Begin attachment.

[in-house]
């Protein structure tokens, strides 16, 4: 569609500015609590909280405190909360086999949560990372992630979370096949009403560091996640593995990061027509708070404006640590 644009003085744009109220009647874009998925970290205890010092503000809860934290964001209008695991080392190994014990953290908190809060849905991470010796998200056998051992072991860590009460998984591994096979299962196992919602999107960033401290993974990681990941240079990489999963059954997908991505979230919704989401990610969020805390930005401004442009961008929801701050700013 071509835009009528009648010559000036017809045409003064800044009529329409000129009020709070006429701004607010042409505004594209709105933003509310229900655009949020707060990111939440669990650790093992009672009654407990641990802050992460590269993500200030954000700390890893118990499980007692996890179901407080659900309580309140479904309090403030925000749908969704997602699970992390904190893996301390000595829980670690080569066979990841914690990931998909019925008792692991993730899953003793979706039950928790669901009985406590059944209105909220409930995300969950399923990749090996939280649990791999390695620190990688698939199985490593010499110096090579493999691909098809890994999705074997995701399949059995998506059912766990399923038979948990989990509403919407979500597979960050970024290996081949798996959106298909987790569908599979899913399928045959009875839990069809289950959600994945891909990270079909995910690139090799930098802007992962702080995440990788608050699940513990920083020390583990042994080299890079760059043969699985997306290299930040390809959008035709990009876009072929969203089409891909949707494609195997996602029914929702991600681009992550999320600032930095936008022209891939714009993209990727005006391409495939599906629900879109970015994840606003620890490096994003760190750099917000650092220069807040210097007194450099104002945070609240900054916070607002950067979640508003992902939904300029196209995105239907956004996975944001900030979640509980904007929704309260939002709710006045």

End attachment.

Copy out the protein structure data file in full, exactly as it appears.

[in-house]
């Protein structure tokens, strides 16, 4: 569609500015609590909280405190909360086999949560990372992630979370096949009403560091996640593995990061027509708070404006640590 644009003085744009109220009647874009998925970290205890010092503000809860934290964001209008695991080392190994014990953290908190809060849905991470010796998200056998051992072991860590009460998984591994096979299962196992919602999107960033401290993974990681990941240079990489999963059954997908991505979230919704989401990610969020805390930005401004442009961008929801701050700013 071509835009009528009648010559000036017809045409003064800044009529329409000129009020709070006429701004607010042409505004594209709105933003509310229900655009949020707060990111939440669990650790093992009672009654407990641990802050992460590269993500200030954000700390890893118990499980007692996890179901407080659900309580309140479904309090403030925000749908969704997602699970992390904190893996301390000595829980670690080569066979990841914690990931998909019925008792692991993730899953003793979706039950928790669901009985406590059944209105909220409930995300969950399923990749090996939280649990791999390695620190990688698939199985490593010499110096090579493999691909098809890994999705074997995701399949059995998506059912766990399923038979948990989990509403919407979500597979960050970024290996081949798996959106298909987790569908599979899913399928045959009875839990069809289950959600994945891909990270079909995910690139090799930098802007992962702080995440990788608050699940513990920083020390583990042994080299890079760059043969699985997306290299930040390809959008035709990009876009072929969203089409891909949707494609195997996602029914929702991600681009992550999320600032930095936008022209891939714009993209990727005006391409495939599906629900879109970015994840606003620890490096994003760190750099917000650092220069807040210097007194450099104002945070609240900054916070607002950067979640508003992902939904300029196209995105239907956004996975944001900030979640509980904007929704309260939002709710006045």